Nicki Crock is a conceptual artist currently working in Columbus, Ohio, but her head is in the clouds. Her installation series “Dream House” transforms space into an ethereal, geometric floating dreamscape made out of white paper. “A dream house is something to aspire to and long for,” she says. “What better form could a daydream take shape in, than with something that we, as humans, already use to fulfill our imaginations: clouds.”
Prune Nourry is a French, New York based multi-disciplinary artist who draws her inspiration from bioethics. Through her performances, artworks, and exhibition design, Nourry brings attention to issues that arise from our fast growing scientific discoveries. Her latest work, titled “Anima”, is an immersive installation that explores the concept of soul and “the divide between Man and Animal”, a collaboration between art, magic, and anthropology.
Rio de Janeiro native Ernesto Neto is often quoted as saying, “I am sculpture and think as sculpture.” Neto’s been exhibiting internationally since the 1990s, and the artist’s latest biomorphic work is a natural evolution of that oft-cited quote, tailored to the spaces each piece inhabits. From a distance, these new, vibrant installations appear as though they grew inside these walls organically. But Neto’s work isn’t meant to be enjoyed from afar.
When French designer Emmanuelle Moureaux first arrived in Tokyo, she became fully fascinated by the colors overflowing on the street. She found that the city’s overwhelming number of store signs, flying electrical cables, and flashes of blue sky framed by various volumes of buildings created three dimensional “layers”. The flood of various colors that pervade the city streets are mirrored in her design installations, which build up a complex depth and intensity of space. These experiences of colors and layers are in the inspiration of Moureaux’s latest project, “bunshi” (meaning “ramification”), which means to divide or spread out into branches- a rainbow-colored suspended forest made on 20,000 pieces of paper shaped like twigs in 100 shades of color.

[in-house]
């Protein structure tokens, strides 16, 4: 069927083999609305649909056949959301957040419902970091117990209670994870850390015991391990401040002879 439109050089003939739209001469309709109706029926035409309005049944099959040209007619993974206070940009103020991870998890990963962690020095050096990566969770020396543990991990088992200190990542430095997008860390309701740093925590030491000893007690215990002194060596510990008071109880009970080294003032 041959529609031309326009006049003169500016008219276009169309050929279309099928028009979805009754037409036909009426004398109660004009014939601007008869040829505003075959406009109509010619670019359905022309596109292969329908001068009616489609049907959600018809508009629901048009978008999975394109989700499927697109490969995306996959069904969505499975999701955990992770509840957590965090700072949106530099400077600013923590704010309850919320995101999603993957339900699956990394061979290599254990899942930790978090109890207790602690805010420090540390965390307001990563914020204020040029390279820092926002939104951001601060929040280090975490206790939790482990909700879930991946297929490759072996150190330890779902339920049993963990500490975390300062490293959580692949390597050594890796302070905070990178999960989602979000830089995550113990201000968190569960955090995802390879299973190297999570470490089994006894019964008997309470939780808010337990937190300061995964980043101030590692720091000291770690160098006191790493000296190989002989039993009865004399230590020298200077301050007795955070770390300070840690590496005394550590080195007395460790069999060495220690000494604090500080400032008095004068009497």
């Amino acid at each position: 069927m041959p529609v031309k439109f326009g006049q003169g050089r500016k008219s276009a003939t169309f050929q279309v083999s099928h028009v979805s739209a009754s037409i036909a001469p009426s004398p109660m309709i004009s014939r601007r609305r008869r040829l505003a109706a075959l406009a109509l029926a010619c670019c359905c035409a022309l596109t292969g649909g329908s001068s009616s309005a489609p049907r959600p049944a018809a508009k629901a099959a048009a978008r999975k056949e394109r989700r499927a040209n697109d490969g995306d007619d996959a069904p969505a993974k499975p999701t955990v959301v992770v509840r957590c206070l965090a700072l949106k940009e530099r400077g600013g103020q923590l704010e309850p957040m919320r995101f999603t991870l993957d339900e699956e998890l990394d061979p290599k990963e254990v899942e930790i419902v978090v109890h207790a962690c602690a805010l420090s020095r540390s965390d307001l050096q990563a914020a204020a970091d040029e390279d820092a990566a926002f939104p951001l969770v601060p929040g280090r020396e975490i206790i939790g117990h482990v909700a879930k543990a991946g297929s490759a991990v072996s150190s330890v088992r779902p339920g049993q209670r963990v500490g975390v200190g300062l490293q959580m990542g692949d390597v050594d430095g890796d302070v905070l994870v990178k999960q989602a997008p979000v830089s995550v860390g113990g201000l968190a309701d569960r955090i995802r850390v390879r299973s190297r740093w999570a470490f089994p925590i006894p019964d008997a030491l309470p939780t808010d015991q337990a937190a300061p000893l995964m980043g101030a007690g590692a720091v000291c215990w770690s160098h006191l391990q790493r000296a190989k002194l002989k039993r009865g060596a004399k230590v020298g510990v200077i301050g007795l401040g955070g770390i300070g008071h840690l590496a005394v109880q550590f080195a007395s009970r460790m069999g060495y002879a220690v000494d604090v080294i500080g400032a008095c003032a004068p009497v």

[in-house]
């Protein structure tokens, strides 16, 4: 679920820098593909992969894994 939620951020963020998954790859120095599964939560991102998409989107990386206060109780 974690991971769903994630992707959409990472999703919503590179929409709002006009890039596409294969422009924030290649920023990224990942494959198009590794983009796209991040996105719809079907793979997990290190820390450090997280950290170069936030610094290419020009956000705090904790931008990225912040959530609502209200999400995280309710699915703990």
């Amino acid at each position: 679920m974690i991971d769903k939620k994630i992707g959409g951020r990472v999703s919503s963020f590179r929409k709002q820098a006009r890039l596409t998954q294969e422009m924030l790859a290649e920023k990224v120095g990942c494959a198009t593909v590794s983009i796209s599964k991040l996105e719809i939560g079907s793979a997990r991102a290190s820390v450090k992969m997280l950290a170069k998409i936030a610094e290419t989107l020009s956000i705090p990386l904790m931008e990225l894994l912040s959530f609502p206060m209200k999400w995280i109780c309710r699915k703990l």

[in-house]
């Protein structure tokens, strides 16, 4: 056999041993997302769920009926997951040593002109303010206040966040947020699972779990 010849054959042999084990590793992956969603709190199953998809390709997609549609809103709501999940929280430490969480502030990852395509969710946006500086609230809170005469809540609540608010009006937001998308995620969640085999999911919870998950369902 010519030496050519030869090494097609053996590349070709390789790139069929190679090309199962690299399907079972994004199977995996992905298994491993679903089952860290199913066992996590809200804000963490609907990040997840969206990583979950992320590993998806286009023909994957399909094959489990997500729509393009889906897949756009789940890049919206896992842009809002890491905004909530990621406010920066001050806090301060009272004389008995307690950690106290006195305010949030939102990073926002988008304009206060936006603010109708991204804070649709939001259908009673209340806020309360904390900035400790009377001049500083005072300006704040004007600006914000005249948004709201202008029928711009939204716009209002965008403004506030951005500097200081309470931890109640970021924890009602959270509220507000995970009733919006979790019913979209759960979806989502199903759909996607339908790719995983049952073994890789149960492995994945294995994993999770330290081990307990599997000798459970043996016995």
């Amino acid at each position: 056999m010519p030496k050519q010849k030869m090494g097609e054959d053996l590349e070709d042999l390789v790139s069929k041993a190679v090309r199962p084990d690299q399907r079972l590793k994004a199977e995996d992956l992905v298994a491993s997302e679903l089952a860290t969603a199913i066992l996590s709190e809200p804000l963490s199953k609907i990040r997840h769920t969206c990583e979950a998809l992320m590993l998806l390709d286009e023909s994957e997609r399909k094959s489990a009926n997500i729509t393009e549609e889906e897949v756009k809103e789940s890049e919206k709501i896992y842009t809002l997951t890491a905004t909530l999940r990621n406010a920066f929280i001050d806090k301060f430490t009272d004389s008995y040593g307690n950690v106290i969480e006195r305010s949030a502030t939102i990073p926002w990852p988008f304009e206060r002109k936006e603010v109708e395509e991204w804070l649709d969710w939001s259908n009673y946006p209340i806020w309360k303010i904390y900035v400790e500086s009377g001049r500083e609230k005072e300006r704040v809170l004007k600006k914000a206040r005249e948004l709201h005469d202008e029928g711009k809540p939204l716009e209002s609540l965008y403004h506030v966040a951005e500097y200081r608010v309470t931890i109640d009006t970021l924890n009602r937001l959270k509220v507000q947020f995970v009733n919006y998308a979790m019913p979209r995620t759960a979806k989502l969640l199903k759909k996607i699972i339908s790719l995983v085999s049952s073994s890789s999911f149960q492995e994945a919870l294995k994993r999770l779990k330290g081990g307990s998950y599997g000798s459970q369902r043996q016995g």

Diana Al-Hadid once described her work as “impossible architecture”, created by embracing her gut instinct and seeing where it takes her. The Brooklyn based, Syrian born artist’s work can be difficult to describe, monumental and ethereal mixed media works with a myriad of references throughout art history: her captivating installations, sculptures and paintings feature elements of figures from the Renaissance and classical imagery, forms that appear to be disintegrating into a “dripping” tower.
Known for his provocative installations that bend both reality and perception, Danish-Icelandic artist Olafur Eliasson (previously featured on Hi-Fructose) aims to emphasize the relativity of reality. In his latest of many ambitious projects, he situates his works in the stunning baroque space of the Viennese Winter Palace of Prince Eugene of Savoy in an aptly titled exhibition, “Baroque Baroque”. While the relationship between his contemporary work and the extravagant exhibition space might not be clear at first, it comes into focus as both the art and its setting reflect a “prolific process of constant reformulation.” The double title emphasizes how the exhibition is a reformulation of a reformulation- a space of altered expectations and aesthetics.